An influx of transfer students into the Aquebogue Elementary School following Riverhead’s designation as a focus district for the second straight year could fill the school beyond capacity, according to Superintendent Nancy Carney. Parents of students in Phillips, Riley and Roanoke elementary schools have the option for their children to transfer to Aquebogue.
“Even though the state said ‘we don’t care if you don’t have room,’ we have contractual limits we have to abide by,” Ms. Carney said at an informational meeting Wednesday night with about a dozen parents. “So if kindergarten is closed and somebody wants to move their child we’ll tell them it’s closed … we have no room to open a new section. Our hands are tied there.”
In grades K-2, classes can’t exceed 25 students, and for grades 3 and up the maximum is 30 students per classroom, said Ms. Carney, who will retire as of Aug. 30 and be replaced by Aurelia Henriquez.
Last August, 43 students from Phillips and Roanoke transferred to Aquebogue. This is the first year Riley students have the option.
This year’s transfer deadline is Friday, June 16. Ms. Carney said as of now she expects most transfers to be in the incoming kindergarten class.
Tara Jacobs, the mother of an Aquebogue kindergartener, expressed concern about class sizes.
“Aquebogue is already a small footprint of a building,” she said. “My daughter is already in [occupational therapy] on the stage.”
Jenn Stepnoski, who also has a child at Aquebogue, asked if the school would get portables to fit an influx of students who may not fit in the building. Ms. Carney replied by saying that wouldn’t happen because it would take a minimum of seven months to get them approved by the state and installed.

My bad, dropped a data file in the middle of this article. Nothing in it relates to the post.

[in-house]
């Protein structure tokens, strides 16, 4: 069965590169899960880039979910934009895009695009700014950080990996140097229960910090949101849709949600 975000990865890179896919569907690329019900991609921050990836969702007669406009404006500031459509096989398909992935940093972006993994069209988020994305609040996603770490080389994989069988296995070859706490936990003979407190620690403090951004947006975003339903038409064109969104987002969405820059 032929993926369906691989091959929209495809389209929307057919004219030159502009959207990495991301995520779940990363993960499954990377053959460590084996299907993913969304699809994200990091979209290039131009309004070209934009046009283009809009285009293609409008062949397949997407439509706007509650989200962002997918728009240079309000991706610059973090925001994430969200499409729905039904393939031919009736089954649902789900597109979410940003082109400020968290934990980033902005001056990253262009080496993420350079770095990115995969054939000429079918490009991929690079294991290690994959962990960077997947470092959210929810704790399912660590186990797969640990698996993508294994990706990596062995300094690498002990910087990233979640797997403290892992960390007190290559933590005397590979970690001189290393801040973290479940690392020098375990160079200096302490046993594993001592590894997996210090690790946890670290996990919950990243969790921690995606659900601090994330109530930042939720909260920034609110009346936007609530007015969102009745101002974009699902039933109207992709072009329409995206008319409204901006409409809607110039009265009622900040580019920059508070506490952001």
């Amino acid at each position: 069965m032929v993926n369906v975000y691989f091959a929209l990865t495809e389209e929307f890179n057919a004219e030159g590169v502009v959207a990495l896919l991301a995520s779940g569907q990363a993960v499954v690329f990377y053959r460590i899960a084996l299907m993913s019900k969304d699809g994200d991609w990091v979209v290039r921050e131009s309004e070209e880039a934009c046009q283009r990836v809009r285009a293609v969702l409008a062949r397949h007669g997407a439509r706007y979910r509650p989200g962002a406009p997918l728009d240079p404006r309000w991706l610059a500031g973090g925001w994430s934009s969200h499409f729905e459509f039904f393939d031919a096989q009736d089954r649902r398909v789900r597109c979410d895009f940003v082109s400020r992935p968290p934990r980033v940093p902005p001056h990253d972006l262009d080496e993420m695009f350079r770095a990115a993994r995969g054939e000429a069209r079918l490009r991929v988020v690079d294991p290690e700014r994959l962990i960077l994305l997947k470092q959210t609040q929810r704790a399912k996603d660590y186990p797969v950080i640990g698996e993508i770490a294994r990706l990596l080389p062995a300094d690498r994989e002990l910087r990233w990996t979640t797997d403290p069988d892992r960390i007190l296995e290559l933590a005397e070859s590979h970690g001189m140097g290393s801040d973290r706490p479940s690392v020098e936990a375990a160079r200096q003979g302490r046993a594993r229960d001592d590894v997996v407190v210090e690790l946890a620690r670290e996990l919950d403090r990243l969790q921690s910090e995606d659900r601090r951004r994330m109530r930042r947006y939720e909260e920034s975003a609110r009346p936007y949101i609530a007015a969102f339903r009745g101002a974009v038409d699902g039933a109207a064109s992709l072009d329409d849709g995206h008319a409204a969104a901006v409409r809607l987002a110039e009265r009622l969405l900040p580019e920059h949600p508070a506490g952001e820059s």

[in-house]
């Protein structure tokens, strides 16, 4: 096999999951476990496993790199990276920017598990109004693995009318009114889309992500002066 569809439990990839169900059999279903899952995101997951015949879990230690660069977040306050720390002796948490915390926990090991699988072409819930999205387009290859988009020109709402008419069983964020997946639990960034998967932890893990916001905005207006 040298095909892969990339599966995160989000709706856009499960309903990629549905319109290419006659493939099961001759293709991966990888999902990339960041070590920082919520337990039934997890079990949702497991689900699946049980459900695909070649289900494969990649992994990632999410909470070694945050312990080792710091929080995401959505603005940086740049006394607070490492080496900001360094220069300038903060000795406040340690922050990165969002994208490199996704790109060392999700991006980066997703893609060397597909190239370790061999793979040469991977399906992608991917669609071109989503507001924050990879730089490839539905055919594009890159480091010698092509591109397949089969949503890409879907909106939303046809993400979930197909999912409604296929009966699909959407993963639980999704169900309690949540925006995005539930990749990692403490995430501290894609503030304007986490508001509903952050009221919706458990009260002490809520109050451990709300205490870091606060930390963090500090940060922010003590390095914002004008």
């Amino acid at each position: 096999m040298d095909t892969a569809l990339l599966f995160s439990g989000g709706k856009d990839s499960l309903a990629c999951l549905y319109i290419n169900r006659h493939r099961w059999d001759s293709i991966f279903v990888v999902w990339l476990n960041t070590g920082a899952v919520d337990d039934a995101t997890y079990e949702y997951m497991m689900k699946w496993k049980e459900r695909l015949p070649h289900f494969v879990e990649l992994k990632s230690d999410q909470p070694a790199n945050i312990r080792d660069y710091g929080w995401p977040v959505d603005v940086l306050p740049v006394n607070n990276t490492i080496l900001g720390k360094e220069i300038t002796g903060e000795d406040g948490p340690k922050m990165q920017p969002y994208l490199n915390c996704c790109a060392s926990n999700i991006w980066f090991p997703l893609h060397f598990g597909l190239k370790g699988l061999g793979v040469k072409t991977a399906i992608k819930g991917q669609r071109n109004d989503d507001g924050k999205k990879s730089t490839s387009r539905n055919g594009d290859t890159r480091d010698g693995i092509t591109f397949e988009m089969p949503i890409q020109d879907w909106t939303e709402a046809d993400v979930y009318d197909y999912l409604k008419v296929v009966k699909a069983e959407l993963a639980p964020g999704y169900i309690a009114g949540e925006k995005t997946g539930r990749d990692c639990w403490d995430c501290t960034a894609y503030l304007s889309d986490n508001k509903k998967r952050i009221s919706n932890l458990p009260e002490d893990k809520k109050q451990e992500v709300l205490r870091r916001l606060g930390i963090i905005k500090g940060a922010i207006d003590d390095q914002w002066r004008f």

Ms. Carney and Christine Tona, the assistant superintendent for curriculum and instruction, tried to highlight the positives of keeping children in their home schools — saying their neighbors and friends will most likely attend that building. Also, younger children who have yet to enter kindergarten may not have the transfer option if the schools lose their focus status in the future.
There are no transfer options at Pulaski Street Elementary School, the middle school and high school since they are the only buildings that teach their respective grades, even though they are also considered focus schools.
Riverhead was named a focus district based off the performance of certain subgroups of students on the state mandated math and English Language Arts exams given in 2015, as well as the graduation rate that year, Ms. Carney said.
One parent who has two sons in the district, Laura Huber, asked about how declining graduation rates factor into the designation and what is being done to improve them.
Ms. Carney said the high school, which has seen over 100 new students ages 16 and 18 enter each year over the past couple years, has created newcomer programs to help those students graduate; 90 percent of those students are English as a New Language Learners, she said.
The focus designation last year led to a district review by the state. The district received $50,000 per each school designated a focus school, as well as an additional $50,000 to use district-wide, Ms. Carney said. That money has been used to create after-school enrichment programs at each building as well as create plans to increase high school ENL programs and programs for students with disabilities at the elementary level.
Overall, Ms. Carney said the exams, of which over 30 percent of students didn’t take, were “just a snapshot” of what is going on in classrooms and isn’t indicative of the student’s abilities and achievements.
“I’m very proud of all our buildings,” she said. “We have excellent teachers and a wonderful program.”
Photo caption: Riverhead superintendent Nancy Carney spoke with about a dozen parents Wednesday night. (Credit: Nicole Smith)